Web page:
Broadband, 4G Opening the Network Fast Lane to Consumers, Enterprises

 
 
By Chris Preimesberger  |  Posted 2013-04-03 Email Print this article Print
 
 
 
 
 
 
 


The problem with 4G isn't 4G itself; it's the inconsistency of the World Wide Web on which the 4G connectivity is riding.

Robinson said:

Let's say a site loads in seven seconds on your iPhone over 3G. That means the site should load in less than a second over 4G every time, right? Wrong—in real-world use cases, the promise of 4G is almost never a reality. The network itself is absolutely capable of performing 10 times faster than 3G networks. That part is true. But Web performance isn't that simple. There is a huge delta between pure science in a lab and the real world. The cellular network, or your ISP's local network, is a fraction of the infrastructure and services that it takes to get sites to load in your browser. In fact, the network that your device connects to is the last mile in the Web performance continuum. It's not the second-to-last mile. It's dead last.

For now, go ahead and buy a 4G phone, tablet or other connected device, and it just might be ready and waiting when Web service providers improve their performances.

Observation 3: High-Speed Wireless Providers Are Branching Out

While established telecoms such as AT&T, Verizon, T-Mobile and Sprint are battling it out for subscribers, they are not only scrambling to buy up all the spectrum they can. They also are starting to use languishing assets—such as extra data center space—as launching pads for incremental new Web service and secure co-location income streams. And why not?  These large telecom data centers are already set up for all of these services with everything—from controlled physical environments to heavy-duty security to high-end power supplies.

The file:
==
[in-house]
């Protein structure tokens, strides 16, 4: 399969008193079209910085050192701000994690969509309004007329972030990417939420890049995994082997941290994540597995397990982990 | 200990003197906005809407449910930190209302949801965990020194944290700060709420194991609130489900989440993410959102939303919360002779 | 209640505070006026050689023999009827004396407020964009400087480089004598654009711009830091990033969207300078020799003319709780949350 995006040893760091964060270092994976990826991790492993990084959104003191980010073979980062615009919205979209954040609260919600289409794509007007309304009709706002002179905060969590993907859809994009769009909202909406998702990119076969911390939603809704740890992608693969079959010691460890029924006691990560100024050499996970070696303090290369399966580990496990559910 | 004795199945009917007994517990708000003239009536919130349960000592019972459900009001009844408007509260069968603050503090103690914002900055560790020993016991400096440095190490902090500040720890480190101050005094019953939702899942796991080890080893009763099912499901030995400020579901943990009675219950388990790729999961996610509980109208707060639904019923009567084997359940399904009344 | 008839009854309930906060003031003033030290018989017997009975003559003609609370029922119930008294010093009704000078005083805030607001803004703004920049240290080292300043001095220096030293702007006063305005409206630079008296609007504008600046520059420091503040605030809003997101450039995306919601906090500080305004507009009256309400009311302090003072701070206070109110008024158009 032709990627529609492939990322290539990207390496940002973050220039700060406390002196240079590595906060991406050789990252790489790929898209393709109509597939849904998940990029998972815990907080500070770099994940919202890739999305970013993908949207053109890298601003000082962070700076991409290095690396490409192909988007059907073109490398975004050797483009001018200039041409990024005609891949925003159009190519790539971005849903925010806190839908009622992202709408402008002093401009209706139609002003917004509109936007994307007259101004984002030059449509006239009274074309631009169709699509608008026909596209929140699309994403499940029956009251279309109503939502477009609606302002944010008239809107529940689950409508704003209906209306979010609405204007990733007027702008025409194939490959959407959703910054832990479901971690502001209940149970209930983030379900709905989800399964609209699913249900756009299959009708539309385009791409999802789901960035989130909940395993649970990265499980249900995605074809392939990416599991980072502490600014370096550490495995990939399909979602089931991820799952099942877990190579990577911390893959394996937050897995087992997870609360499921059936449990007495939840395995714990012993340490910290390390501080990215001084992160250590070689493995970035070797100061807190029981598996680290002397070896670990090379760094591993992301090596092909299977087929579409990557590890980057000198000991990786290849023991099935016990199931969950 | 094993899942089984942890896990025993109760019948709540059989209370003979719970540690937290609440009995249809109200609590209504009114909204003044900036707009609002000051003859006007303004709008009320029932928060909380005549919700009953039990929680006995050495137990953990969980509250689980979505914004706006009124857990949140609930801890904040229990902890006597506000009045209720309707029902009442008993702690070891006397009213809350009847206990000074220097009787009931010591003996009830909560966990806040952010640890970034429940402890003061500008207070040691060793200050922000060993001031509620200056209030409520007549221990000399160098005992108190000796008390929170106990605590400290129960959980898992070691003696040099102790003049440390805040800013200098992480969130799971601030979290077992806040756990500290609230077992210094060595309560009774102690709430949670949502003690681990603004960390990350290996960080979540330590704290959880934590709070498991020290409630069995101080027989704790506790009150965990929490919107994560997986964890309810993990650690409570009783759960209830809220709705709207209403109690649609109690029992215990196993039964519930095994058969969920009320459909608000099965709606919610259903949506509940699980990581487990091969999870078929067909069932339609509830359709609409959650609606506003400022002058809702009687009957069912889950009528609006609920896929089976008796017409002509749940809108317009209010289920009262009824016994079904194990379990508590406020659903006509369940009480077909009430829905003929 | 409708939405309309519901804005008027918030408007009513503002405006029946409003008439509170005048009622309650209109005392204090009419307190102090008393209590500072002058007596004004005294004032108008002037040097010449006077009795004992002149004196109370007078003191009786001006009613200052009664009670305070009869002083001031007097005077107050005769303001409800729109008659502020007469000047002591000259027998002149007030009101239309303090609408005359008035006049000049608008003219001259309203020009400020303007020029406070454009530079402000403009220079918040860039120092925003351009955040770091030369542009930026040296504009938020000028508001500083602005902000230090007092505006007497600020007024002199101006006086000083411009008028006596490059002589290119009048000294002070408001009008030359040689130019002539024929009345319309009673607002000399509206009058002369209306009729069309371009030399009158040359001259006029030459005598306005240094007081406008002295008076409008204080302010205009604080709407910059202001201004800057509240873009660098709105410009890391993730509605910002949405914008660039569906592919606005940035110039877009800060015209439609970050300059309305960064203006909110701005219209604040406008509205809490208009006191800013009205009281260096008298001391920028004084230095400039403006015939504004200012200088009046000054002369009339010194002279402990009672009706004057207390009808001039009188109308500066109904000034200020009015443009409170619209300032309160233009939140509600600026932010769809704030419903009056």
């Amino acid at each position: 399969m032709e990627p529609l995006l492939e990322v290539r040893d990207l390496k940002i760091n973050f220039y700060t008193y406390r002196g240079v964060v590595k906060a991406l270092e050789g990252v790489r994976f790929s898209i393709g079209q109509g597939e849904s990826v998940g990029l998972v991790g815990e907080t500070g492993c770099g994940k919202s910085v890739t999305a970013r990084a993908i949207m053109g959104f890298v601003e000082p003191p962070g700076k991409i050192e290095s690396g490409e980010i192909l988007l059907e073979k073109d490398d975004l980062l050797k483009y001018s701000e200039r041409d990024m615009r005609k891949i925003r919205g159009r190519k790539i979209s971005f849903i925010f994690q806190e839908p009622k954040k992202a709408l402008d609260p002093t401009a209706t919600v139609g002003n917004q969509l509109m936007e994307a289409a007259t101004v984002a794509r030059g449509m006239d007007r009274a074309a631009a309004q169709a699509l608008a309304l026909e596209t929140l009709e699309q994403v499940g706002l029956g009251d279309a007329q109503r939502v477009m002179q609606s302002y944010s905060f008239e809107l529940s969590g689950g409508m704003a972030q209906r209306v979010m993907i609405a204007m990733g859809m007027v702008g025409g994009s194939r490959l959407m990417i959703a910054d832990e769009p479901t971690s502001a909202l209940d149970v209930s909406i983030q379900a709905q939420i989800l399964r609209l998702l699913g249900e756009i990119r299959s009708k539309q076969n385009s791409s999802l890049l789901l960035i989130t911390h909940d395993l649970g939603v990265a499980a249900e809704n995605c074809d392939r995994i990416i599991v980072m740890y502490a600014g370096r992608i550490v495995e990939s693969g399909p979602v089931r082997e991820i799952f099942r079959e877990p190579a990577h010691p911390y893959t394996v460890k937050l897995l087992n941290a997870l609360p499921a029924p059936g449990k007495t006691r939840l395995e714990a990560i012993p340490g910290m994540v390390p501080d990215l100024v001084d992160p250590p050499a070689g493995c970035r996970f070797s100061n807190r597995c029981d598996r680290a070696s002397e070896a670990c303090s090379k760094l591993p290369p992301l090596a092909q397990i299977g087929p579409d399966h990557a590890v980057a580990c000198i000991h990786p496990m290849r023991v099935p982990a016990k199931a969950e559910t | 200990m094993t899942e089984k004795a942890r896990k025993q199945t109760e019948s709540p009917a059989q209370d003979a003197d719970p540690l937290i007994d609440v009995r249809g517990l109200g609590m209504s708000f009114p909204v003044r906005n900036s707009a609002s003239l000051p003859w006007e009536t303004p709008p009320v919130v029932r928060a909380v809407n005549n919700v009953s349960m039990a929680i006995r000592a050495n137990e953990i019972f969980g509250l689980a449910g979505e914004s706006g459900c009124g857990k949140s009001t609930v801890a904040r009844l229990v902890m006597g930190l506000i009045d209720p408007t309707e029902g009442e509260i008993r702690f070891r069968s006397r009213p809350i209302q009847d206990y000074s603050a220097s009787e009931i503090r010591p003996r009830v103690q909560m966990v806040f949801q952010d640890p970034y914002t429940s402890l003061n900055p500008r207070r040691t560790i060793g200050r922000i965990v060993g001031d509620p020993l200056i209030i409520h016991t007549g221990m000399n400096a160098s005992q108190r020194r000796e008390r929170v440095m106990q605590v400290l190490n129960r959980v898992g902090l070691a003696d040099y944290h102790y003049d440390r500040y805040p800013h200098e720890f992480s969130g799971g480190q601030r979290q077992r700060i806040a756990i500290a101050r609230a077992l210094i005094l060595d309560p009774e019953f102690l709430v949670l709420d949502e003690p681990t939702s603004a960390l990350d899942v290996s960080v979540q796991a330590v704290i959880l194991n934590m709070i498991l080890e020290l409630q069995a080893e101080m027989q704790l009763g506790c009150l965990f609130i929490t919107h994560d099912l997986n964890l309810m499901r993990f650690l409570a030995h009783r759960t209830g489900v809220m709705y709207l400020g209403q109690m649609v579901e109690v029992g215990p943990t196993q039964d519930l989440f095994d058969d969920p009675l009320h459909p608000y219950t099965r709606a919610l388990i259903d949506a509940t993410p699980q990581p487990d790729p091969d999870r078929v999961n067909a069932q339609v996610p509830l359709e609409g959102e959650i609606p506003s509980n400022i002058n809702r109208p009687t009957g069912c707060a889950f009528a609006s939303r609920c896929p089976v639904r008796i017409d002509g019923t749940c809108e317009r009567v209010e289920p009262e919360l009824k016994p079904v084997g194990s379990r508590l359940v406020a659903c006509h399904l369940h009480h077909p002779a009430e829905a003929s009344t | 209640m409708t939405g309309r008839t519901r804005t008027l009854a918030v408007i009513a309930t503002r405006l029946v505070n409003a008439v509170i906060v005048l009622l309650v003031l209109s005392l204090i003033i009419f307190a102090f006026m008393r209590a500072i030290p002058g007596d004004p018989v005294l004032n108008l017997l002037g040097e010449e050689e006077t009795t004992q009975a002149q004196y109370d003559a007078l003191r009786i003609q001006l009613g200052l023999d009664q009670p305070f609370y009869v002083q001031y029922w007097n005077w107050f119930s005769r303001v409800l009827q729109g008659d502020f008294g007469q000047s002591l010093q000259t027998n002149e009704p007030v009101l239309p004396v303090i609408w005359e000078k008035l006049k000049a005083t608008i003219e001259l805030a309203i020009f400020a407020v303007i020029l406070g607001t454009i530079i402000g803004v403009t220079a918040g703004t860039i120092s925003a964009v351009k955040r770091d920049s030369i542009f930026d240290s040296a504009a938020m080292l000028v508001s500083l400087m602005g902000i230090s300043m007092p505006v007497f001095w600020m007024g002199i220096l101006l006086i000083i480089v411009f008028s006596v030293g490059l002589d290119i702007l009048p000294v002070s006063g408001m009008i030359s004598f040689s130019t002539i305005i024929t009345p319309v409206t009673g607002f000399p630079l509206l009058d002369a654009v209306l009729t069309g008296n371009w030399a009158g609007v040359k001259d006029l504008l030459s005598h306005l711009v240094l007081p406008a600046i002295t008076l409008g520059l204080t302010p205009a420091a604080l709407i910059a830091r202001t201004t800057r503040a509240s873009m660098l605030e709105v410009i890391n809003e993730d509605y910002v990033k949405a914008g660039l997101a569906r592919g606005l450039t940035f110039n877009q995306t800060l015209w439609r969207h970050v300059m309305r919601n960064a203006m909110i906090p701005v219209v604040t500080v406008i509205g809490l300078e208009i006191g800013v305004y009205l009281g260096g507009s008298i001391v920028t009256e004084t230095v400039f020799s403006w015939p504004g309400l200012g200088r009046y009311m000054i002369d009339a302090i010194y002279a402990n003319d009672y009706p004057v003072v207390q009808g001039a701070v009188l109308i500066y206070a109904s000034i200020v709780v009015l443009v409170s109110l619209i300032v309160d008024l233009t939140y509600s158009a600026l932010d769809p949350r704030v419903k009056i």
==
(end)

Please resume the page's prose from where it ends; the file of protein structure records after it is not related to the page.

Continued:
Such investments there are going through the roof. AT&T alone recently announced a $14 billion data center refresh project specifically for new services. In December, the mega-telecom also announced the expansion of its 4G LTE network to include 10 cities across the United States, including Providence, R.I.; Bowling Green, Ky.; and New Haven and Hartford, Conn.

That wasn't all. After being rebuffed by the U.S. government in its attempt to acquire T-Mobile last year, the nation's largest telecom added to its wireless spectrum by acquiring another cellular provider, Alltel, in January.



 
 
 
 
Chris Preimesberger

Chris Preimesberger is Editor of Features & Analysis at eWEEK. Twitter: @editingwhiz

 
 
 
 
 
 
 
 
 

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